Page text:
What It Was Like to Attend the First Academy Awards

On the evening of May 16, 1929, Academy members and their guests, 270 in total, filled the Blossom Room at the Roosevelt Hotel for a banquet featuring the presentation of the Academy’s Merit Awards. They dined on fillet of sole, half a broiled chicken on toast, string beans and potatoes. And they all knew the winners.

An invitation to the first annual Academy Awards

Nominees were never announced.

The first Academy Awards celebrated films released between August 1, 1927, and August 1, 1928. Members made initial nominations by August 15, 1928, after which 25 judges narrowed the top ten finalists in each of 12 categories down to three. A Central Board of Judges — one member from each of the five Academy branches — then decided the final winners. In 1929, those five judges were Frank Lloyd (Directors), Sid Grauman (Producers), Alec Francis (Actors), Tom Geraghty (Writers) and A. George Volck (Technicians).

Winners were decided on Friday, February 15, 1929. By the following Monday, results were in print.

The awards presentation lasted twenty minutes.

The presentation of awards would take place a full three months later, when Academy President and silent film star Douglas Fairbanks along with Academy Vice President William C. de Mille presided over the brief proceedings.

The award for Best Actor went to Emil Jannings for his performances in The Last Command and The Way of All Flesh. Since Jannings was in Germany that night, he received his statuette ahead of time and thus became the first person to be presented with an Academy Award. Janet Gaynor was the Best Actress winner for her roles in 7th Heaven, Street Angel and Sunrise.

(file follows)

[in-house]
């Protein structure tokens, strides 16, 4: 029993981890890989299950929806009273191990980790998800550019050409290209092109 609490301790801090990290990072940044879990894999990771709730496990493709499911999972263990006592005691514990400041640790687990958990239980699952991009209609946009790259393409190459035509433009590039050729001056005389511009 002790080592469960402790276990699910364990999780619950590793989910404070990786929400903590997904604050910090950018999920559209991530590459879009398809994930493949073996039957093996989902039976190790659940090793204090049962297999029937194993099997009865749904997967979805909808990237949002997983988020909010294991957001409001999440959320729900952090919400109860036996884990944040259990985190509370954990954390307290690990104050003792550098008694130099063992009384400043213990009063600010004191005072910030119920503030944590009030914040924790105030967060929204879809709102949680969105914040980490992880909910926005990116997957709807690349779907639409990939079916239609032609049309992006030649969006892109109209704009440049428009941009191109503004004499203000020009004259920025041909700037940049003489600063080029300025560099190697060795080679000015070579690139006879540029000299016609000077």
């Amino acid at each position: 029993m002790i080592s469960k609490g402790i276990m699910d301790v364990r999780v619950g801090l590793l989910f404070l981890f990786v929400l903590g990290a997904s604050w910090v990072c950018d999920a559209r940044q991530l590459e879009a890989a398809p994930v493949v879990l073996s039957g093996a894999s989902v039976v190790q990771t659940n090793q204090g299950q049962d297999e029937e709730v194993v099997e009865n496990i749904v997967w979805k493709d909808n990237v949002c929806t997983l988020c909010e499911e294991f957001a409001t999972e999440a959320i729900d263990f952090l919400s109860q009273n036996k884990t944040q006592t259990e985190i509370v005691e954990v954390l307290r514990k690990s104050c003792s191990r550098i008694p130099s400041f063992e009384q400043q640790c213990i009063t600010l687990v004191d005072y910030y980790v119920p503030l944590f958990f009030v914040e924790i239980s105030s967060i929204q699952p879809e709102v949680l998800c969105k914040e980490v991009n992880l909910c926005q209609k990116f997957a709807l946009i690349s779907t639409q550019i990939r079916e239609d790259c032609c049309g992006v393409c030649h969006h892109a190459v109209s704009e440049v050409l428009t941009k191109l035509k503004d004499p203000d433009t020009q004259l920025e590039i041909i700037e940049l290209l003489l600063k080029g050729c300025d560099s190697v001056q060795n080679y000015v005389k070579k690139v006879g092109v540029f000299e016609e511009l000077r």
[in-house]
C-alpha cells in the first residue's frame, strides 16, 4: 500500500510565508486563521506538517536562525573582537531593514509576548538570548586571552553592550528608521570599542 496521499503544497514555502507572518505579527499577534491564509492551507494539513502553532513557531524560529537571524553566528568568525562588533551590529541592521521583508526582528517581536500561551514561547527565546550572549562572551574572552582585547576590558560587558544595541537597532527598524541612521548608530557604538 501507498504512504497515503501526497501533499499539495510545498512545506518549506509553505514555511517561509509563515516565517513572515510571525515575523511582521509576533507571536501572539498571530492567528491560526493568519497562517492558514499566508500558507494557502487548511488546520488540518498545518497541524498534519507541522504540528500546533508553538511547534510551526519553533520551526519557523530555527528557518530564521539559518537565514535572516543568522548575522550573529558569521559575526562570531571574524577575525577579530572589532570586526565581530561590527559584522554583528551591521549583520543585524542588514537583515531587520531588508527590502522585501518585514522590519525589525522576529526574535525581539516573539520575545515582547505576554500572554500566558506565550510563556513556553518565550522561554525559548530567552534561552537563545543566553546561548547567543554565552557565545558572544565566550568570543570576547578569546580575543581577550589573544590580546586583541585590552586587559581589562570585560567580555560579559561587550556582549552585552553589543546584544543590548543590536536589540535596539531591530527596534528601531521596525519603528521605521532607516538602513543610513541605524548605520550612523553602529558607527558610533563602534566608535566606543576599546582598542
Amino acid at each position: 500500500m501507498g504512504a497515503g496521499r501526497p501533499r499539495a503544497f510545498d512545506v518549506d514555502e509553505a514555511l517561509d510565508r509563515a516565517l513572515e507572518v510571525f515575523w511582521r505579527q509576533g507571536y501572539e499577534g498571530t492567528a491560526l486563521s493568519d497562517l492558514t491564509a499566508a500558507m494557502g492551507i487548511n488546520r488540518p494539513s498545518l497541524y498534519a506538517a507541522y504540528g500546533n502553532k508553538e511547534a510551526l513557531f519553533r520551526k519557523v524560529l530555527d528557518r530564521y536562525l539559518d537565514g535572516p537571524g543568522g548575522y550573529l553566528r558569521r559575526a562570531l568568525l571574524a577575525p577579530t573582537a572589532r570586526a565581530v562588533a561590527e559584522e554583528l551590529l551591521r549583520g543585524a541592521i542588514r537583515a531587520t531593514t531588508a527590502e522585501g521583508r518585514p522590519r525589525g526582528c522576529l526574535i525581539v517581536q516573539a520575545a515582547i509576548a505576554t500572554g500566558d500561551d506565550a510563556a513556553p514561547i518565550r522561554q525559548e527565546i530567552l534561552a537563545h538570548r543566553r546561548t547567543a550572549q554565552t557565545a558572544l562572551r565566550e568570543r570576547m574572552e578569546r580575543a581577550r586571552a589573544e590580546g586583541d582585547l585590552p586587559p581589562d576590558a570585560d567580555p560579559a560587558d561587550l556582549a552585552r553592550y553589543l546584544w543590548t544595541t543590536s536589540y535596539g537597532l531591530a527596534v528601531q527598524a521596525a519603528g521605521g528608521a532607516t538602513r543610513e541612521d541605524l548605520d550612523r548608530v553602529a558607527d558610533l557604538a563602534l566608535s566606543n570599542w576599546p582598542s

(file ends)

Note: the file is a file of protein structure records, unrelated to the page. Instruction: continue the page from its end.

Best Actress winner Janet Gaynor. Several winner photographs, taken by Karl Struss prior to the banquet, were displayed throughout the Blossom Room that night.

The Oscar’s design hasn’t changed much.

In 1927, Cedric Gibbons, chief art director at MGM, designed the graphic that would serve as the basis for the statuette: a knight gripping a crusader’s sword standing protectively in front of a reel of film. The reel symbolized the film industry, and its five spokes represented the original five branches of the Academy.

The following year, Gibbons selected Los Angeles sculptor George Stanley to realize his design in three dimensions. The first statuettes were hand‑cast in bronze by Guido Nelli at the California Bronze Foundry and finished with 24‑karat gold plating. Today, the trophy remains true to its original design.

Officially named Academy Awards of Merit, the nickname “Oscar” wouldn’t be formally adopted by the Academy until 1939.

(See how an Oscar statuette is made today.)

Title Writing winner Joseph Farnham poses with Academy President Douglas Fairbanks

There was an award for title writing.

During that first ceremony, 7th Heaven and Sunrise won the most awards, three apiece. For the first and only time, the ceremony included directing awards for both drama (Frank Borzage for 7th Heaven) and comedy (Lewis Milestone for Two Arabian Knights). There was also a category for title writing, which recognized the work done on intertitles for silent films. Joseph Farnham won for his body of work.

With the increasing popularity of the talkie, this category was discontinued the following year.

Special Awards were presented to Warner Bros. for producing The Jazz Singer and to Charles Chaplin for writing, producing, acting in and directing The Circus.

For more stories from 90 years of Oscars, click here.

One clap, two clap, three clap, forty?

By clapping more or less, you can signal to us which stories really stand out.